Despite Molko's mixed feelings about technology, Placebo are gearing up for a very high-tech livestream of an hour-and-a-half program that the band put together in collaboration with YouTube and Google, featuring interviews with the band members and their collaborators, behind-the-scenes recording footage. and some special guests. It airs Monday, September 16 at 12pm PST via the band's YouTube Channel. It also gives fans the chance to participate in Google hangouts and enter into prize competitions.
"We're making Internet history— we'll be the first band to stream live their very own TV show where we'll be performing songs from the new album," Molko says. "We'll do a live linkup to L.A. and talking to a few really cool people."
While some musicians avoid discussing their vices and addictions at all costs, Molko is very candid about them. Although he was known to use drugs and alcohol to excess in the past, he's given most of that up in order to make life more "manageable" and be there for his 8-year-old son.
"I still have a couple of vices — namely caffeine and tobacco, which don't make my life unmanageable," he says. "We operate a dry tour, and after the show we have a little chamomile tea party to relax."
While this may sound quite tame, the singer says he's certainly no stranger to the excesses of rock 'n' roll. "I could probably write a thesis on debauchery as well," he admits with a laugh. "I've explored it in my life. If you have an addictive nature as I do, things spiral out of control. There's no magic pill, there's no cure. It's something you have to work on on a daily basis. I'm not anti-drugs, it worked for me for a long time. But it can rob you of your creativity, too. There's a honeymoon period, and mine lasted a long time — 10 years. I don't remember a lot of the '90s. But I'm a parent now, so my priority has changed a great deal over the past few years. I feel very focused, and my life is less chaotic than it used to be."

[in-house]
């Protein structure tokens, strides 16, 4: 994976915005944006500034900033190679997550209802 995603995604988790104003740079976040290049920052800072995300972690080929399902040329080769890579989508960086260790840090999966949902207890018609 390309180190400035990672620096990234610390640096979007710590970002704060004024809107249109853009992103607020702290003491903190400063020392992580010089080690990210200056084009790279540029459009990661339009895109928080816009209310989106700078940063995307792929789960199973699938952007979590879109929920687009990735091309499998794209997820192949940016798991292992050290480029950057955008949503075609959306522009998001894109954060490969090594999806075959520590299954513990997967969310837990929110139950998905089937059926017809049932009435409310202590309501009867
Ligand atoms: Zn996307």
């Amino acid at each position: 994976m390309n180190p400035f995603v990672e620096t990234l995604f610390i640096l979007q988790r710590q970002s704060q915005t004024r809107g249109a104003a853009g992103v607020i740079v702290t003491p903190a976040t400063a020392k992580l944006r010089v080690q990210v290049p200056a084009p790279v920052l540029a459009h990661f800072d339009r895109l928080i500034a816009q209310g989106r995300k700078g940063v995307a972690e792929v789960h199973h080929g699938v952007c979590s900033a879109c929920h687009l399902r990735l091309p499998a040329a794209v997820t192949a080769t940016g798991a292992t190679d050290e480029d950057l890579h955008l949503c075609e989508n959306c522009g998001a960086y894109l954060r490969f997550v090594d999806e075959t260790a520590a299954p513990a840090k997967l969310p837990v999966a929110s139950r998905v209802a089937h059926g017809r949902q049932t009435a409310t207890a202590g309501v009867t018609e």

More than anything, Placebo continue to provide a haven for those who might not fit into the mainstream. "We became a band for the square peg in the round holes, to make people feel less alone," he says. "The surface of what we challenged has somewhat been appropriated by the mainstream who see it useful for marketing. But what we were doing at the early stages — we wanted to challenge gender stereotypes and homophobia. I tried to make every homophobic man in the audience want to f--- me because they thought I was a girl. Then they had to question that when they found out my name was Brian. That was a very big part of our identity. If we've contributed to the forces of tolerance or made people think they're less alone, then that's something to be proud of."